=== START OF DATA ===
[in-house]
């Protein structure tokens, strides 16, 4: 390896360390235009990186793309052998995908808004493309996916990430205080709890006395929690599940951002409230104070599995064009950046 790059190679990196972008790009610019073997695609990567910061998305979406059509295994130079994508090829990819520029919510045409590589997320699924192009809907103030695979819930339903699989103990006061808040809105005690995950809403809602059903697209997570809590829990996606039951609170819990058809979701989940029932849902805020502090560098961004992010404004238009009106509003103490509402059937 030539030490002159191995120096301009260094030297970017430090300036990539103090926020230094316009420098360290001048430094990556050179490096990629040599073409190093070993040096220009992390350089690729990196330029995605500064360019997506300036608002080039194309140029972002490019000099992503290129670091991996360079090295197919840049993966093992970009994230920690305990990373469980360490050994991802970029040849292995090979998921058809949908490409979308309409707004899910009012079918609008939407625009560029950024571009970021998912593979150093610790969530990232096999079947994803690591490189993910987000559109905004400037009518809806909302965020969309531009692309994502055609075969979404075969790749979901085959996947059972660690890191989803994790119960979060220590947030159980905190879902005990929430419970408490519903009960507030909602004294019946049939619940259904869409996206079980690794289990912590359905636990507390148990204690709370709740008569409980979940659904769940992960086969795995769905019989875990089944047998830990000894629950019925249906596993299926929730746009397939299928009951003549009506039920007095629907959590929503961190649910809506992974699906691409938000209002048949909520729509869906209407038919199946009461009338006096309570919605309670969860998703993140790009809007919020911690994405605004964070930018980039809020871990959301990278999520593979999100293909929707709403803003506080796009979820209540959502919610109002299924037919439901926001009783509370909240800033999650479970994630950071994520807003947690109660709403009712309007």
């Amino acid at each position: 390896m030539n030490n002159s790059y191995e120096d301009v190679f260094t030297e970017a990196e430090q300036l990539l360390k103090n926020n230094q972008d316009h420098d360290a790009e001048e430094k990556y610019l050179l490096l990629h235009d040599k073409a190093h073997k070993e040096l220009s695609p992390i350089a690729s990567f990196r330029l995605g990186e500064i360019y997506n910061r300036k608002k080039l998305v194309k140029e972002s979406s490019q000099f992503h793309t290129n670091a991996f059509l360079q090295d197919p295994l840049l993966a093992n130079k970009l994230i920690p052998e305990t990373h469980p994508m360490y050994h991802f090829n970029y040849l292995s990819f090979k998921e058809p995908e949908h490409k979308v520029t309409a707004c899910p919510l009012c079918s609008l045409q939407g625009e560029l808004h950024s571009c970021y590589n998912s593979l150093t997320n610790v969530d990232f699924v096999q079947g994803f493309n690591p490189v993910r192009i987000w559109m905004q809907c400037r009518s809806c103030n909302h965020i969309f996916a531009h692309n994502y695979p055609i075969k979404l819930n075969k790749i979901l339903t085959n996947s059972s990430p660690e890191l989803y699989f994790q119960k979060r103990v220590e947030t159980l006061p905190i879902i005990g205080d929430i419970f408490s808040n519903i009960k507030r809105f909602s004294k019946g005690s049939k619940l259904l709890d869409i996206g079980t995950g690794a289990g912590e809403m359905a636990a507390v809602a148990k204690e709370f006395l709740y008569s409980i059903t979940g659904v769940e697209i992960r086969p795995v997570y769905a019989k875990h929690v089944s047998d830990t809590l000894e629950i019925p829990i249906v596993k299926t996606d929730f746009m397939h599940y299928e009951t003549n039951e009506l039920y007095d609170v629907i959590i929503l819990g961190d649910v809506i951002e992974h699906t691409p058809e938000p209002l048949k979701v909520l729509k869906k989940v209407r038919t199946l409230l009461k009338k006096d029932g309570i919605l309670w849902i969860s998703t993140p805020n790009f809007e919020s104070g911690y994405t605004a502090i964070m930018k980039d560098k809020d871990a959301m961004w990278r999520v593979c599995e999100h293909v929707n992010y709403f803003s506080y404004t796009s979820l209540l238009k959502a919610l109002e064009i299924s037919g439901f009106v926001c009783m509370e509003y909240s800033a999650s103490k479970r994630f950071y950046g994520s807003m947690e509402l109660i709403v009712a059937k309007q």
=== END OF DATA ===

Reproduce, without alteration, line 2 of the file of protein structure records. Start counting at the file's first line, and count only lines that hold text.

């Protein structure tokens, strides 16, 4: 390896360390235009990186793309052998995908808004493309996916990430205080709890006395929690599940951002409230104070599995064009950046 790059190679990196972008790009610019073997695609990567910061998305979406059509295994130079994508090829990819520029919510045409590589997320699924192009809907103030695979819930339903699989103990006061808040809105005690995950809403809602059903697209997570809590829990996606039951609170819990058809979701989940029932849902805020502090560098961004992010404004238009009106509003103490509402059937 030539030490002159191995120096301009260094030297970017430090300036990539103090926020230094316009420098360290001048430094990556050179490096990629040599073409190093070993040096220009992390350089690729990196330029995605500064360019997506300036608002080039194309140029972002490019000099992503290129670091991996360079090295197919840049993966093992970009994230920690305990990373469980360490050994991802970029040849292995090979998921058809949908490409979308309409707004899910009012079918609008939407625009560029950024571009970021998912593979150093610790969530990232096999079947994803690591490189993910987000559109905004400037009518809806909302965020969309531009692309994502055609075969979404075969790749979901085959996947059972660690890191989803994790119960979060220590947030159980905190879902005990929430419970408490519903009960507030909602004294019946049939619940259904869409996206079980690794289990912590359905636990507390148990204690709370709740008569409980979940659904769940992960086969795995769905019989875990089944047998830990000894629950019925249906596993299926929730746009397939299928009951003549009506039920007095629907959590929503961190649910809506992974699906691409938000209002048949909520729509869906209407038919199946009461009338006096309570919605309670969860998703993140790009809007919020911690994405605004964070930018980039809020871990959301990278999520593979999100293909929707709403803003506080796009979820209540959502919610109002299924037919439901926001009783509370909240800033999650479970994630950071994520807003947690109660709403009712309007």